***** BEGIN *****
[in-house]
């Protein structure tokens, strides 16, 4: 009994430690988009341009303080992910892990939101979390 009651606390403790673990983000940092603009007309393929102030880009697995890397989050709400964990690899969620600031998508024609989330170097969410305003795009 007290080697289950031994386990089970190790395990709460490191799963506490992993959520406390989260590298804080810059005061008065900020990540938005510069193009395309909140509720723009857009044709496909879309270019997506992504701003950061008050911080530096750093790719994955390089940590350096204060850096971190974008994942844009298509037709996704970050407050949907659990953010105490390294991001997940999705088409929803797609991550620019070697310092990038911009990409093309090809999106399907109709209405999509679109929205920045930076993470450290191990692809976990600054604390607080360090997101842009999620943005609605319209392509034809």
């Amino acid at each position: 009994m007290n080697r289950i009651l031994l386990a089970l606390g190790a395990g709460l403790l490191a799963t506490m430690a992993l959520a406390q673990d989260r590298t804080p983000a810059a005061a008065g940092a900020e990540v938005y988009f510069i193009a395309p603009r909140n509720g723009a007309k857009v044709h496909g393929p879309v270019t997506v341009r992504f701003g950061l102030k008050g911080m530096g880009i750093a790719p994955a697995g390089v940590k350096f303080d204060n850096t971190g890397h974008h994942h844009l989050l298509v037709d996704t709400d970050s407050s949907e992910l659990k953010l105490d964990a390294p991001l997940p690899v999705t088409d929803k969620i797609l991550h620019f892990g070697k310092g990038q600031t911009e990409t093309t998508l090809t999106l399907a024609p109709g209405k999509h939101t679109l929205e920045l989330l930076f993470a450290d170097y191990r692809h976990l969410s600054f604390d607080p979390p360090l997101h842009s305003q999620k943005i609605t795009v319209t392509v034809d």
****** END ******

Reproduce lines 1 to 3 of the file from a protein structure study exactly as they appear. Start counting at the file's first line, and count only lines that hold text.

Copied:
[in-house]
């Protein structure tokens, strides 16, 4: 009994430690988009341009303080992910892990939101979390 009651606390403790673990983000940092603009007309393929102030880009697995890397989050709400964990690899969620600031998508024609989330170097969410305003795009 007290080697289950031994386990089970190790395990709460490191799963506490992993959520406390989260590298804080810059005061008065900020990540938005510069193009395309909140509720723009857009044709496909879309270019997506992504701003950061008050911080530096750093790719994955390089940590350096204060850096971190974008994942844009298509037709996704970050407050949907659990953010105490390294991001997940999705088409929803797609991550620019070697310092990038911009990409093309090809999106399907109709209405999509679109929205920045930076993470450290191990692809976990600054604390607080360090997101842009999620943005609605319209392509034809």
């Amino acid at each position: 009994m007290n080697r289950i009651l031994l386990a089970l606390g190790a395990g709460l403790l490191a799963t506490m430690a992993l959520a406390q673990d989260r590298t804080p983000a810059a005061a008065g940092a900020e990540v938005y988009f510069i193009a395309p603009r909140n509720g723009a007309k857009v044709h496909g393929p879309v270019t997506v341009r992504f701003g950061l102030k008050g911080m530096g880009i750093a790719p994955a697995g390089v940590k350096f303080d204060n850096t971190g890397h974008h994942h844009l989050l298509v037709d996704t709400d970050s407050s949907e992910l659990k953010l105490d964990a390294p991001l997940p690899v999705t088409d929803k969620i797609l991550h620019f892990g070697k310092g990038q600031t911009e990409t093309t998508l090809t999106l399907a024609p109709g209405k999509h939101t679109l929205e920045l989330l930076f993470a450290d170097y191990r692809h976990l969410s600054f604390d607080p979390p360090l997101h842009s305003q999620k943005i609605t795009v319209t392509v034809d």